Stoke Talent, the freelance recruitment platform, has tapped Amazon’s NLP suite Comprehend to create a tool to help companies handle compliance issues.
This is not the first legal tech-related tool based on Amazon’s NLP suite. For example, Search Acumen also went this route to make an application for property transaction data.
The startup told Artificial Lawyer that its Worker Classification Engine acts as a ‘screening solution’ that is able to offer early detection of ‘high-risk independent contractors and freelancer relationships’.
It provides companies – including those looking for legal staff – with a ‘continuous, automated solution that monitors and tracks each individual relationship [to a company] for complete compliance with all workforce classification laws,’ they said.
Stoke, which is based in Palo Alto, lets you consolidate matches from millions of talent profiles worldwide into one pool that you can filter by employment type, skills, location, and that can then be matched to a company’s hiring policies.
The company added that there had been a surge in freelancers during the pandemic and so their tool was especially relevant today. Getting compliance here mattered, they noted, because incorrectly engaging with a freelancer had social benefit payments and tax contribution implications for companies.
The company explained to this site that they had trained up the Amazon NLP system using ‘thousands of employee classification cases in the US’ and they had also been inputting plenty of synonyms for key terms to help the software identify cases where terminology had varied.
Interestingly, they noted that a lot of the language variation to describe freelancers comes from the multiple US Government agencies whose remits overlap with this area.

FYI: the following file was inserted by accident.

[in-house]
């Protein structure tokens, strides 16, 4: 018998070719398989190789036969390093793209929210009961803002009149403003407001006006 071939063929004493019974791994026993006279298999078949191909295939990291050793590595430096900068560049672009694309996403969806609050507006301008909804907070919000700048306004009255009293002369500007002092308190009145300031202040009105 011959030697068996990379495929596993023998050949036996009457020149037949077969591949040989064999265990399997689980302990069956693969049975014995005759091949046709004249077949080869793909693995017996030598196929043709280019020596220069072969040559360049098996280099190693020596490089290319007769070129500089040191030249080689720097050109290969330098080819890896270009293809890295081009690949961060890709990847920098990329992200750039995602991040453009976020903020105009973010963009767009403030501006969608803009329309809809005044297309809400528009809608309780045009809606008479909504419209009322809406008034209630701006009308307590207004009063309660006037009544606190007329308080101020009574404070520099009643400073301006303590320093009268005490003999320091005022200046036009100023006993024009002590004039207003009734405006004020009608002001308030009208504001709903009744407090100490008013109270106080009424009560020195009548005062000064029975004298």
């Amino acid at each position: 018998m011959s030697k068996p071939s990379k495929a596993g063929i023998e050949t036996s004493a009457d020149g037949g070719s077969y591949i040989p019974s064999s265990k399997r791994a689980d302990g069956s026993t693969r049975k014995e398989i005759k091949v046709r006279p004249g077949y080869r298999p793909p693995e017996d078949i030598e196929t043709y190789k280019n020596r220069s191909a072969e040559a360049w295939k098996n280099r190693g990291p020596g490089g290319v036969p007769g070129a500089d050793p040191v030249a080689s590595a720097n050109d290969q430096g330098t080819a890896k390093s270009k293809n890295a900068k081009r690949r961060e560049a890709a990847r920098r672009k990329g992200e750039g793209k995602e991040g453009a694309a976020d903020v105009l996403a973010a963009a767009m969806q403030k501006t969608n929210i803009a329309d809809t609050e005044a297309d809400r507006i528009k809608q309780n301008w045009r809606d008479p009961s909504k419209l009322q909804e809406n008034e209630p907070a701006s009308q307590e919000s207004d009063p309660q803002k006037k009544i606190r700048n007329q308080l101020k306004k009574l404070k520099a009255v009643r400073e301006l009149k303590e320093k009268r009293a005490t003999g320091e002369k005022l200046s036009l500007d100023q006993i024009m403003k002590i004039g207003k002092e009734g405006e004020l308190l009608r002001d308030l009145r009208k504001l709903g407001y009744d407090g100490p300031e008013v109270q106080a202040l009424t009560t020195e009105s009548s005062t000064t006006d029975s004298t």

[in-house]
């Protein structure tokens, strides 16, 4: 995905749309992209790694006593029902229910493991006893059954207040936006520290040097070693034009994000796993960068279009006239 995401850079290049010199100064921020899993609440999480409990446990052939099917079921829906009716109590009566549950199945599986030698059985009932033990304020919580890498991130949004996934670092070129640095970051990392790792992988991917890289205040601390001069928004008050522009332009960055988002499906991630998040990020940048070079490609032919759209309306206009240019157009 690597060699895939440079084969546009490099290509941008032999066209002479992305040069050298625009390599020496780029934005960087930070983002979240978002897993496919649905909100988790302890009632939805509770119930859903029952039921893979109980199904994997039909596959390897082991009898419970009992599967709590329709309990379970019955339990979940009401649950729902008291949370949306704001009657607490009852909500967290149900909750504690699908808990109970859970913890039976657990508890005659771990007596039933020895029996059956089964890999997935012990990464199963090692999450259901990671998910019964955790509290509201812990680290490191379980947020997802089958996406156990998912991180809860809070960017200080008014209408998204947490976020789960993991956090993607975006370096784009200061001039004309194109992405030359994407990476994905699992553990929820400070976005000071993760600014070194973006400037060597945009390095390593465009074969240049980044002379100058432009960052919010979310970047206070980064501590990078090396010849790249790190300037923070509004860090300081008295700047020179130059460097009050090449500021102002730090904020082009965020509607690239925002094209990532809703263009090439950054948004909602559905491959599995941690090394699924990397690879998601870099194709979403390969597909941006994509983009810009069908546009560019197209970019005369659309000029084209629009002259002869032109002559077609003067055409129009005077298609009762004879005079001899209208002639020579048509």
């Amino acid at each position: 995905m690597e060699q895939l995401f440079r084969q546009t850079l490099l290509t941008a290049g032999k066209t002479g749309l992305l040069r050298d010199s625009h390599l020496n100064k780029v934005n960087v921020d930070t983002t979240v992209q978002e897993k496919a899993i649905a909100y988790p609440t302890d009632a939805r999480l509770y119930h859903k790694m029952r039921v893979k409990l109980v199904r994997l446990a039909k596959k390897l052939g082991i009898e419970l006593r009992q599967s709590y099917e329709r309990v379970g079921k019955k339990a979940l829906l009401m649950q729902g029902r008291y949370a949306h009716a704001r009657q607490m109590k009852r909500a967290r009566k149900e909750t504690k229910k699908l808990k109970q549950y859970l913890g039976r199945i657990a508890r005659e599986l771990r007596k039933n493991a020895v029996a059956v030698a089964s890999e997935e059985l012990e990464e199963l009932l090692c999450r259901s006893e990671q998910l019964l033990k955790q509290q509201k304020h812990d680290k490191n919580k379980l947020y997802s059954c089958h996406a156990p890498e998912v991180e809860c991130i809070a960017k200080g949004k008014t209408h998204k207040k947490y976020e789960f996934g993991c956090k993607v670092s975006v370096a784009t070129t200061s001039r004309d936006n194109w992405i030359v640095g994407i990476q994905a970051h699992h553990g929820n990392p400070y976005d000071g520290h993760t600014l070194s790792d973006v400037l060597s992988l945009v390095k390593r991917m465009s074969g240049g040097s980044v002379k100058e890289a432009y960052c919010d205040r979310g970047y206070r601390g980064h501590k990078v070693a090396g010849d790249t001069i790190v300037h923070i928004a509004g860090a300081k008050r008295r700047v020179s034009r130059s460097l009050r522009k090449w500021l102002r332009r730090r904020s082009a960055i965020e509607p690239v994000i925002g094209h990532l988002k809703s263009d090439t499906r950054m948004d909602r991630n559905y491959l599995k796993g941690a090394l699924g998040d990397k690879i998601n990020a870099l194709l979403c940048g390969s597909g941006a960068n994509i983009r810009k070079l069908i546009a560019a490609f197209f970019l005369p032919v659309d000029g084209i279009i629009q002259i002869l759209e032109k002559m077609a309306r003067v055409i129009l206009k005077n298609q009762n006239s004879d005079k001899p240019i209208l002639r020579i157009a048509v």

‘The federal government, state governments, and government agencies have begun to develop legislation that would ensure companies are unable to falsely classify their employees as contractors and, by doing so, prevent them from associated social benefits and tax contributions. Threats of penalties from the U.S. The Department of Labor (DOL), Internal Revenue Service (IRS), and other agencies – not to mention class-action lawsuits and failed audits – have also added a sense of urgency to the issue.
‘Moreover, each involved government agency applies its own logic to the determination of workforce classification, creating a lack of uniformity and costly room for error. Classification tests depend on very specific and individualised details that hiring managers may not be aware play a role and legal teams have no visibility into. Before Stoke Talent, a business looking to be able to guarantee proper workforce classification was required to take on these extensive legal intricacies and consistent manual monitoring undertakings on its own,’ they explained.
Shahar Erez, CEO and Co-founder of Stoke Talent, added: ‘Freelancers are key to productivity, especially in our current global economy. We are aware of many legal counsels’ concerns over workforce classification, so we’ve developed a simple, continuous, highly accurate and user-friendly solution that removes any related risk or looming concern.
‘Stoke can help companies to rely on ICs and freelancers to accelerate time to market and increase their efficiency by eliminating all concerns regarding legal and tax compliance.’
Amazon and Legal Tech (Once More…)
As noted, this is not the first legal tech-related tool based on Amazon’s NLP suite. For example, property group Search Acumen also went this route to make an application.
Meanwhile, as mentioned previously on AL, Amazon has already built a pre-trained Medical language subset of Comprehend, which it markets on its website – here.
Now, the next question has (as always) got to be: will Amazon ‘do legal tech’…? The answer is: there is no reason not to. The medical world is highly regulated and Amazon was not scared off from selling the NLP kit mentioned above. Doing the same for the law would not be a massive stretch….if they could be bothered to do it, or perhaps saw synergies with other products they sold – and they haven’t yet got into selling their own legal forms and templates, for example.